Will the Olympics Calm Nuclear Tensions?
Having rattled the world with his aggressive nuclear weapons tests and bellicose rhetoric, North Korea’s Kim Jong-Un is extending an olive branch of sorts by agreeing to send a few athletes, 230 cheerleaders, a 140-member orchestra, and other delegates to the Winter Olympics, which start February 9 in South Korea.
North and South Korea also agreed this week to field a joint women’s ice hockey team, which will be the Koreas’ first unified Olympic team ever. And the athletes of the two nations will march together under a “unified Korea” flag at the opening ceremony.
For South Korea, which had repeatedly urged its northern neighbor to join the games, the North’s agreement to participate is a welcome thaw in a chilly relationship. Officials in the South hope that restored dialogue will open the door to negotiations to end the North’s nuclear weapons programs.
Still, North Korea has shown no interest in nuclear negotiations, and the bilateral talks could strain South Korea’s relationship with the United States. President Donald Trump dismissed the South’s previous overtures to the North as “appeasement,” but he agreed this month to suspend U.S.-South Korea military exercises during the Winter Olympics, as an apparent show of goodwill.
To understand the impact of this sports diplomacy, we spoke with Sung-Yoon Lee, F94, F98, the Kim Koo-Korea Foundation Professor in Korean Studies and assistant professor at the Fletcher School.
Tufts Now: North Korea is a poor, isolated nation that wasn’t officially planning to participate in these games until very recently. Does it even have competitive Olympic athletes?
Sung-Yoon Lee: No. Only two North Korean athletes have qualified to enter the Olympic Games: a figure skating pair. But because we all bend over backwards for North Korea, the International Olympic Committee has already said that it will make “wild card” exceptions and allow North Korean athletes to participate.
Why the focus on cheerleaders?
North Korea is the best in the world when it comes to putting on huge pageantry. When we’re talking about North Korean cheerleaders, we’re not talking about a dozen or twenty as at an American football game. We’re talking about two or three hundred, all dancing and clapping and making gestures in sync. When they cheer on the South Korean team—and I bet they will also cheer on Americans when the U.S. plays against a neutral third country—imagine the excitement and emotional gratitude that will be felt around the world. This is all theater. It melts your biases against North Korea and does wonders for Kim. He comes across as the party that seeks peace, while Trump comes across as the aggressor.
You’ve called Kim Jong-Un’s offer to send a delegation to the Olympics his “latest fake peace gesture.” Why don’t you see it as a sign of diplomatic progress?
This is all according to Kim Jong-Un’s plan. After having caused a lot of problems last year with missile tests, now the timing is perfect for Kim to come across as the peacemaker and paint Trump as the troublemaker. We have seen this story play out in the past several times. In 2002, when the Asian Games were hosted by South Korea, North Korea sent two hundred cheerleaders, who mesmerized the South Korean people. They sent cheerleaders again in 2003 and 2005. In those days, South Korea gave North Korea each year almost a billion dollars in aid, no questions asked, including cash, food, and fertilizer. Whenever the atmospherics grow warm, South Korea is all the more eager to engage North Korea and to subsidize North Korea. That has had absolutely no effect on the Kim regime’s nuclear weapons program. In fact, all that money given unconditionally most likely went to the development of weapons of mass destruction.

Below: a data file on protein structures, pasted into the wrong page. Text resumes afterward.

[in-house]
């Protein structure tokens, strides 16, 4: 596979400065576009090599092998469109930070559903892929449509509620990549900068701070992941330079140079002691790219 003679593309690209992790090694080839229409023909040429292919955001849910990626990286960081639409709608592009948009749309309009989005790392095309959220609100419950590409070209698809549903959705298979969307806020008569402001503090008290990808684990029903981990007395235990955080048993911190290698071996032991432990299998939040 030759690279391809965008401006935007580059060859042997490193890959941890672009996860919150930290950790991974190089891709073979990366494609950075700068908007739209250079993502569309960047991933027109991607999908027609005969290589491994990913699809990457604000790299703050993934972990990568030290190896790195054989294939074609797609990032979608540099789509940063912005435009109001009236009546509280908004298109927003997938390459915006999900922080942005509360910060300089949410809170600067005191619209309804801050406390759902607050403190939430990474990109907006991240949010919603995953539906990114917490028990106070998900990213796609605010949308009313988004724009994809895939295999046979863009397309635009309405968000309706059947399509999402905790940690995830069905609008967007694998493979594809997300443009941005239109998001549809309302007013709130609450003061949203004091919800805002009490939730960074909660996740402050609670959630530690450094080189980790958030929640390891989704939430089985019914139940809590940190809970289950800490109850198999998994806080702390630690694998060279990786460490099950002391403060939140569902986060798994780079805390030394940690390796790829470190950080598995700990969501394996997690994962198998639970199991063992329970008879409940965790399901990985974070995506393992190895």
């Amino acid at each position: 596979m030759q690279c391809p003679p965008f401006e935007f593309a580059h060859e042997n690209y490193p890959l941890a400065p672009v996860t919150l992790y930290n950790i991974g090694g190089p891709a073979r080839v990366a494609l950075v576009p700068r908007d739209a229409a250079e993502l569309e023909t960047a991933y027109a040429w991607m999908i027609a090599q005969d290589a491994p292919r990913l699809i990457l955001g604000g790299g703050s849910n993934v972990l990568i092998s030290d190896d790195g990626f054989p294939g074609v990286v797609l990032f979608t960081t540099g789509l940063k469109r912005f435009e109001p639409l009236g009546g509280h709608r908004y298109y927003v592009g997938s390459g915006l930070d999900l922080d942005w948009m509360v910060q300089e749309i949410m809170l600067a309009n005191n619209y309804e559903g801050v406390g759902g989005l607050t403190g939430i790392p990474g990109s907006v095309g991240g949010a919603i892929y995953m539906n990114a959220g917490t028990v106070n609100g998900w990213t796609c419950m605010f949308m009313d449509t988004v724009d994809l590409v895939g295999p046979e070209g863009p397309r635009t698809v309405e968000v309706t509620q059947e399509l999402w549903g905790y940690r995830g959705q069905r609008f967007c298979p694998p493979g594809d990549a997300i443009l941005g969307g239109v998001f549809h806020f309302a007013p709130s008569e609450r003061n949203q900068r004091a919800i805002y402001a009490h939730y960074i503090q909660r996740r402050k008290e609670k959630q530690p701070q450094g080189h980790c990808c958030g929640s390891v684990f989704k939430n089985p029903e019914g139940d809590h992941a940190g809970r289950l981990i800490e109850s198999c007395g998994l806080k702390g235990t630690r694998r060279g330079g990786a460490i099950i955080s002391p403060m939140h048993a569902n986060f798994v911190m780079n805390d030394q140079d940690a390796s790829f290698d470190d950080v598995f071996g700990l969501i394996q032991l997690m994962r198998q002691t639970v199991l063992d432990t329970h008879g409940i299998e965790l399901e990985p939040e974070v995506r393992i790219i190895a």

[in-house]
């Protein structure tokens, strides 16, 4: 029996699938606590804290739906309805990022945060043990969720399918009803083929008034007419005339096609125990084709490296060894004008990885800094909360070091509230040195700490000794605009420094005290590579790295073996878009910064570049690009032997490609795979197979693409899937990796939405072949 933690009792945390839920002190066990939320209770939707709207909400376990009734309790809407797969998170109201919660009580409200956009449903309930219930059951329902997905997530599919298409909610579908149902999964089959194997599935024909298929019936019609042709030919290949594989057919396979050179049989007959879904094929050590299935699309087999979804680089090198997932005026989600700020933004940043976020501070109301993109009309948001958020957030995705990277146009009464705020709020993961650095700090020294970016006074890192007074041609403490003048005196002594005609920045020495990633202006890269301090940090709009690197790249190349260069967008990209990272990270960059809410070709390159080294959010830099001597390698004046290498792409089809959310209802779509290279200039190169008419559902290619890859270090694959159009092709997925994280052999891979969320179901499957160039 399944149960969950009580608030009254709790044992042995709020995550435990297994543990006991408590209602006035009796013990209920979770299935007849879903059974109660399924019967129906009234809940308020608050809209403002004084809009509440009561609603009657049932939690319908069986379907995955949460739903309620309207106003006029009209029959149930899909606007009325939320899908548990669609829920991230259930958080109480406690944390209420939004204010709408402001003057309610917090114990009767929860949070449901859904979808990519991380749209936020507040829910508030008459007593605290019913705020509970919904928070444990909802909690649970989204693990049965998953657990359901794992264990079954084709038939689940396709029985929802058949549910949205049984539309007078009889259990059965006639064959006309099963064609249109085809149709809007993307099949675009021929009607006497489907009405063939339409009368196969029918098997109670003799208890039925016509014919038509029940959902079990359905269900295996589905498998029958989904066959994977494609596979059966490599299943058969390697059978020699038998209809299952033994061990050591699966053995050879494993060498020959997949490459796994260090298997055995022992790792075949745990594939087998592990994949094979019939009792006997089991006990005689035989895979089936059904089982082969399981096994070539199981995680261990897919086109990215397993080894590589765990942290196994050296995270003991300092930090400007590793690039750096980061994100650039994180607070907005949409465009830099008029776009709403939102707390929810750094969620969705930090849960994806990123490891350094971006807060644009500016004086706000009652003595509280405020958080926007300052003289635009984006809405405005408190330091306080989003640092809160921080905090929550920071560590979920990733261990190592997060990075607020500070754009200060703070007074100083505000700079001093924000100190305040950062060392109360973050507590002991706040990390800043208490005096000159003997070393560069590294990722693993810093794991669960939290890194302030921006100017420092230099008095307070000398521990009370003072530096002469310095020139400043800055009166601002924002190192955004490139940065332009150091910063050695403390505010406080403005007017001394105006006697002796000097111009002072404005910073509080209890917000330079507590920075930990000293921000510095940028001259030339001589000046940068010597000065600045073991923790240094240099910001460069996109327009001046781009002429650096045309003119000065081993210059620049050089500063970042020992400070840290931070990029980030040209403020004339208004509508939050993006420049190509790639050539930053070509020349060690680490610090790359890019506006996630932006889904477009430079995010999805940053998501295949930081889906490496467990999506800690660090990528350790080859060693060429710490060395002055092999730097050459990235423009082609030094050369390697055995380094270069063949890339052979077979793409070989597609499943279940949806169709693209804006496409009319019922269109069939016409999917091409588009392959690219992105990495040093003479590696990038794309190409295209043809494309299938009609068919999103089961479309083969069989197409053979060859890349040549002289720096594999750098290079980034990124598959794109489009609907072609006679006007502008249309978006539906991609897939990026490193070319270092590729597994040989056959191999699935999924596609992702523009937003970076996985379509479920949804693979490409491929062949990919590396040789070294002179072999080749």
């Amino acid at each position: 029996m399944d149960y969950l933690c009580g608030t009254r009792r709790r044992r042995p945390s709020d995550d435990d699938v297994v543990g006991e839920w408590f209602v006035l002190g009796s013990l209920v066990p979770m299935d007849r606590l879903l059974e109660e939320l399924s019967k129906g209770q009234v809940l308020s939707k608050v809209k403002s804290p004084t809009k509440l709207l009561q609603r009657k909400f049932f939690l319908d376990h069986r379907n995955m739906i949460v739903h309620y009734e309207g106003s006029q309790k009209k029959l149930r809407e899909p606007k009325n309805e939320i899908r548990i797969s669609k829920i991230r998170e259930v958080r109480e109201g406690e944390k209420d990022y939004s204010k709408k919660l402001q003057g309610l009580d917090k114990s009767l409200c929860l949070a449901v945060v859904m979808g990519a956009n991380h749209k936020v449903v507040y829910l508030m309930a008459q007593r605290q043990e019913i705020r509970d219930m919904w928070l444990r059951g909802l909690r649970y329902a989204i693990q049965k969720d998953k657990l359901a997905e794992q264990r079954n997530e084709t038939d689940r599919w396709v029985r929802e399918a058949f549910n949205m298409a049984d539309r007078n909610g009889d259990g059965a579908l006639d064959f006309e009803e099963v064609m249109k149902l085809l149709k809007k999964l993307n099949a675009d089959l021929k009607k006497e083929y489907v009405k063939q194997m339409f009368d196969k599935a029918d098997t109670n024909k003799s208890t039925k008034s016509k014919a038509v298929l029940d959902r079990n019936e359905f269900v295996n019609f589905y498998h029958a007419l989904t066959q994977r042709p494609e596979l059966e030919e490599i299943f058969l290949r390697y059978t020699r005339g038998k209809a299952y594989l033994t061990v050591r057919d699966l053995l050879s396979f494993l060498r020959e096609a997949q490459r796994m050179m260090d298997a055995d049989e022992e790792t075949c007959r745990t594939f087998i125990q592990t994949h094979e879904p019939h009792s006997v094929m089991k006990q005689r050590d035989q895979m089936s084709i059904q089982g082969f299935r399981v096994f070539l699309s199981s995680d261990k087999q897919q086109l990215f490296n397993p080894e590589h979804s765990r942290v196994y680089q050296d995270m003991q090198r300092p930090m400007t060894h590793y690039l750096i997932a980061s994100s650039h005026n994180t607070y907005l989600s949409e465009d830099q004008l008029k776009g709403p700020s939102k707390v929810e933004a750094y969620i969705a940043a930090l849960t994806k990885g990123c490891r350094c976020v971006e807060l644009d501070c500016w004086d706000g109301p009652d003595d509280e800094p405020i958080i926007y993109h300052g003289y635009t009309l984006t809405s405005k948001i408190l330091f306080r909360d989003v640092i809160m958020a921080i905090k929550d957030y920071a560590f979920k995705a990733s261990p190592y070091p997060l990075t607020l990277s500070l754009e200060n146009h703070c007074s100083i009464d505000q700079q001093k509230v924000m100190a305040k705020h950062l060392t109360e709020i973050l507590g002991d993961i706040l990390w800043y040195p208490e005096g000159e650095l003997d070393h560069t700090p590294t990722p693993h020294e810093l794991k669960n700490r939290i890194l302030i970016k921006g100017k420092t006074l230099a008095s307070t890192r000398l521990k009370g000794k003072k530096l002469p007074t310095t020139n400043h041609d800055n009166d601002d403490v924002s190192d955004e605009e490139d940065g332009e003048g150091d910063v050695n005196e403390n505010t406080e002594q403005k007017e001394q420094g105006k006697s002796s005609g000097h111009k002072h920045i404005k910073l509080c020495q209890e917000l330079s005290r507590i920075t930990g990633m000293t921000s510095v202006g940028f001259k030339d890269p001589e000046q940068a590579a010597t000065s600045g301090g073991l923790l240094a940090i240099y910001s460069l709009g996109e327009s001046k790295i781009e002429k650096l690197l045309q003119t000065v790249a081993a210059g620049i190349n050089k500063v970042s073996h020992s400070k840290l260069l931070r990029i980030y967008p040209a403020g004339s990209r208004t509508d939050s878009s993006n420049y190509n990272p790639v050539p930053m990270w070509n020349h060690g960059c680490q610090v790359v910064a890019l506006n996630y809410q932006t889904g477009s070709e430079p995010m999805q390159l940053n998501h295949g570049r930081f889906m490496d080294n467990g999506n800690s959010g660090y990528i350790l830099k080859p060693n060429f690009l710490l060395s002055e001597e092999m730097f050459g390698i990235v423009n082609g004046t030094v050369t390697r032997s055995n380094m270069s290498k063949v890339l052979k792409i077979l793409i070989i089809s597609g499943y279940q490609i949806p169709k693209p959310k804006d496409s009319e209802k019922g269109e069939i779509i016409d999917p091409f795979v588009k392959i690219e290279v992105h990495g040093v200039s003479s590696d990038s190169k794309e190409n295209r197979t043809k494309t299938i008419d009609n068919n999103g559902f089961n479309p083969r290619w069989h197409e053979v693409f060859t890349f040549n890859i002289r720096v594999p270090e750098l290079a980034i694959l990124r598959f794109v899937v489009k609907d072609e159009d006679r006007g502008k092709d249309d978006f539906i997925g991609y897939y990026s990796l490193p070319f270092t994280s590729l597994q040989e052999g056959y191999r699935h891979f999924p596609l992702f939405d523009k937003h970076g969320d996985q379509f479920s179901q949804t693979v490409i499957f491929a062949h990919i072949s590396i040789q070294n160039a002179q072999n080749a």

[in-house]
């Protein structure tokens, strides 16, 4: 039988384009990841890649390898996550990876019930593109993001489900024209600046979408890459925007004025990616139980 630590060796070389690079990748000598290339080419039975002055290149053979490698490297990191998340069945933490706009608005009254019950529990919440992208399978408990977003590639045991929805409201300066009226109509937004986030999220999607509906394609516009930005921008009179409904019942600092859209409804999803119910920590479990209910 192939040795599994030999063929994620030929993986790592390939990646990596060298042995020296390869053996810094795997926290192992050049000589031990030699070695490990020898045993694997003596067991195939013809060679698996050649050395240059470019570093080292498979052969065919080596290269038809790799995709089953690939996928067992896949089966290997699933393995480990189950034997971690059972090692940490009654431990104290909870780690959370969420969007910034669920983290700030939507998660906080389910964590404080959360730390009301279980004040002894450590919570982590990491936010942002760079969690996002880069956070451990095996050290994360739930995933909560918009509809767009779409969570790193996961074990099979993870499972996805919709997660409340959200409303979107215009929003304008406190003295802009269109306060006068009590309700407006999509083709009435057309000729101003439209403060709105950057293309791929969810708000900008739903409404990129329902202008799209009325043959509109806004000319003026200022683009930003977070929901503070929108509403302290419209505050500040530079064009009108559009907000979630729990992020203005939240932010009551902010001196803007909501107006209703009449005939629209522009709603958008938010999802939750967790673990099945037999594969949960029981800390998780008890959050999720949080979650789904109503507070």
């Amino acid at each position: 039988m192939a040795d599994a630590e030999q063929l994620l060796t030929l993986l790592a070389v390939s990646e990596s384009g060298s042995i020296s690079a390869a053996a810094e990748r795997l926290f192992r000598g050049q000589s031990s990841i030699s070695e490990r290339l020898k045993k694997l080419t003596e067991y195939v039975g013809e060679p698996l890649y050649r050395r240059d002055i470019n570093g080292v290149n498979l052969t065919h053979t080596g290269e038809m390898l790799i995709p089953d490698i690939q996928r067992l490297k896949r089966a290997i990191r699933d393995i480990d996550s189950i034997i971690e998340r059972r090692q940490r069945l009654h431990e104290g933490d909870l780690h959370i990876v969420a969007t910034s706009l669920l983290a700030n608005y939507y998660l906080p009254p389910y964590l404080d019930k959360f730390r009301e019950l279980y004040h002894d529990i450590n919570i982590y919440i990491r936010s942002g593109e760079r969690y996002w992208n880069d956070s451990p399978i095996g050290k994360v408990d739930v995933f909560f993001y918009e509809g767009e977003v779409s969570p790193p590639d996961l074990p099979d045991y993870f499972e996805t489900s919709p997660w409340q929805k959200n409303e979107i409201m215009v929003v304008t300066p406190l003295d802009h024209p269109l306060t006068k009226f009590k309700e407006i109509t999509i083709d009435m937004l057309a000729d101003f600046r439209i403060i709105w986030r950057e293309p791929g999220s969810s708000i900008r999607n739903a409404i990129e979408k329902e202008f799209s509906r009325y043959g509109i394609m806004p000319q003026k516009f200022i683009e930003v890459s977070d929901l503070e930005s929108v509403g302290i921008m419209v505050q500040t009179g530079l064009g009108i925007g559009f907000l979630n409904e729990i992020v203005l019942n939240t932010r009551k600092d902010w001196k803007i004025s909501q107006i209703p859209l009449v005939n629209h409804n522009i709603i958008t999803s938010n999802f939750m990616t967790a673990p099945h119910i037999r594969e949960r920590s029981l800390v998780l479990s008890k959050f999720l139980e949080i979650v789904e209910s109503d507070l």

Yet South Korea’s president continues to champion dialogue and reconciliation with the North. In their desire to de-escalate tensions with their neighbor, are South Koreans jeopardizing their alliance with the U.S. and perhaps jeopardizing their own future?
They are, but it’s good politics for the foreseeable future to reach out to North Korea, to initiate more inter-Korean projects, which always entail money flow from the South to the North. It calms the public. It is a popular political move.
Most nations of the world are indifferent to North Korea’s growing nuclear threat. So, whenever there is this kind of dramatic thaw in the region, everyone applauds. That means, for now, the U.S. can only sit and wait and watch. The U.S. certainly doesn’t want to come across as the Grinch, the body that’s intent on spoiling this mood of reconciliation. The South Korean government will feel empowered to continue to take a soft line with North Korea, even with the next big provocation.
Is another provocation coming?
I am certain, though I don’t know when. The most recent intercontinental ballistic missile (ICBM) test in late November removed all doubt that North Korean missiles could reach every corner of the U.S. mainland. Now they have to show that they can put a nuclear warhead on an ICBM.
The next time Kim Jong-Un conducts a nuclear test, South Korea will insist, “Look, we have an opening here. Let’s continue to engage North Korea so they can come out of their paranoia.” That message, although faulty and invalid in my view, will resonate powerfully. Trump will be hamstrung. He won’t be able to respond beyond rhetorical condemnation.
The good mood created by the Olympic Games will still be in place. Kim Jong-Un, just by sending a few athletes and hundreds of cheerleaders and performers and dancers and musicians to the South, has basically bought himself a free pass for the next huge provocation. It’s all very crafty. It’s a no-cost, high-payoff gambit by North Korea.
Heather Stephenson can be reached at firstname.lastname@example.org.